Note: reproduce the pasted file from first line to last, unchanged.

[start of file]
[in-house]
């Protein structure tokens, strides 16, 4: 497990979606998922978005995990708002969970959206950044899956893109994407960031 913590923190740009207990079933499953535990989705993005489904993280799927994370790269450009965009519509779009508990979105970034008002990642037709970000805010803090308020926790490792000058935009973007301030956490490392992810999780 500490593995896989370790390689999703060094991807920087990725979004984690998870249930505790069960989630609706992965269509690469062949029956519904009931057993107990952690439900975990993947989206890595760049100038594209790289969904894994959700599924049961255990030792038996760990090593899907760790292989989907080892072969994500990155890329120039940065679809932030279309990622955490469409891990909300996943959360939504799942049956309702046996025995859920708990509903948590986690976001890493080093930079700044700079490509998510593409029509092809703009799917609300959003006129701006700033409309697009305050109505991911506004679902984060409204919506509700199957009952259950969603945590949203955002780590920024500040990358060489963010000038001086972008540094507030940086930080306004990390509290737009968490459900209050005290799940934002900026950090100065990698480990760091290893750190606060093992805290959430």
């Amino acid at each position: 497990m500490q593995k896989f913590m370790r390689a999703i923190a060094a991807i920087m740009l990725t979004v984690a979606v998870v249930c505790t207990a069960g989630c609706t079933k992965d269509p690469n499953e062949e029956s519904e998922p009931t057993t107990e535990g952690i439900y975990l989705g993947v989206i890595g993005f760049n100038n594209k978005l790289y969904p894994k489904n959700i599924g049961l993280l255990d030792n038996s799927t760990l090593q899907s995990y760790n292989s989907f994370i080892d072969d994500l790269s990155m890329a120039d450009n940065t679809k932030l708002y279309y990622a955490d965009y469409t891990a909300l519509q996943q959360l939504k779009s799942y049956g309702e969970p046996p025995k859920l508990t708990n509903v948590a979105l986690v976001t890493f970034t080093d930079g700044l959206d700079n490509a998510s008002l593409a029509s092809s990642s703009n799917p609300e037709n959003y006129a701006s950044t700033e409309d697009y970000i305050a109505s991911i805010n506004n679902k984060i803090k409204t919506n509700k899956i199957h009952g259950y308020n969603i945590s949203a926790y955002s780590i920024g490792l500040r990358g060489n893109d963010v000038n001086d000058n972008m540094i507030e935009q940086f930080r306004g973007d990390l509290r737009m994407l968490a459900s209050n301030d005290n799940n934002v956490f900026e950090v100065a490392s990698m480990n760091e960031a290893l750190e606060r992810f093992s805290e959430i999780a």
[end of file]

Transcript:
[in-house]
């Protein structure tokens, strides 16, 4: 497990979606998922978005995990708002969970959206950044899956893109994407960031 913590923190740009207990079933499953535990989705993005489904993280799927994370790269450009965009519509779009508990979105970034008002990642037709970000805010803090308020926790490792000058935009973007301030956490490392992810999780 500490593995896989370790390689999703060094991807920087990725979004984690998870249930505790069960989630609706992965269509690469062949029956519904009931057993107990952690439900975990993947989206890595760049100038594209790289969904894994959700599924049961255990030792038996760990090593899907760790292989989907080892072969994500990155890329120039940065679809932030279309990622955490469409891990909300996943959360939504799942049956309702046996025995859920708990509903948590986690976001890493080093930079700044700079490509998510593409029509092809703009799917609300959003006129701006700033409309697009305050109505991911506004679902984060409204919506509700199957009952259950969603945590949203955002780590920024500040990358060489963010000038001086972008540094507030940086930080306004990390509290737009968490459900209050005290799940934002900026950090100065990698480990760091290893750190606060093992805290959430």
């Amino acid at each position: 497990m500490q593995k896989f913590m370790r390689a999703i923190a060094a991807i920087m740009l990725t979004v984690a979606v998870v249930c505790t207990a069960g989630c609706t079933k992965d269509p690469n499953e062949e029956s519904e998922p009931t057993t107990e535990g952690i439900y975990l989705g993947v989206i890595g993005f760049n100038n594209k978005l790289y969904p894994k489904n959700i599924g049961l993280l255990d030792n038996s799927t760990l090593q899907s995990y760790n292989s989907f994370i080892d072969d994500l790269s990155m890329a120039d450009n940065t679809k932030l708002y279309y990622a955490d965009y469409t891990a909300l519509q996943q959360l939504k779009s799942y049956g309702e969970p046996p025995k859920l508990t708990n509903v948590a979105l986690v976001t890493f970034t080093d930079g700044l959206d700079n490509a998510s008002l593409a029509s092809s990642s703009n799917p609300e037709n959003y006129a701006s950044t700033e409309d697009y970000i305050a109505s991911i805010n506004n679902k984060i803090k409204t919506n509700k899956i199957h009952g259950y308020n969603i945590s949203a926790y955002s780590i920024g490792l500040r990358g060489n893109d963010v000038n001086d000058n972008m540094i507030e935009q940086f930080r306004g973007d990390l509290r737009m994407l968490a459900s209050n301030d005290n799940n934002v956490f900026e950090v100065a490392s990698m480990n760091e960031a290893l750190e606060r992810f093992s805290e959430i999780a």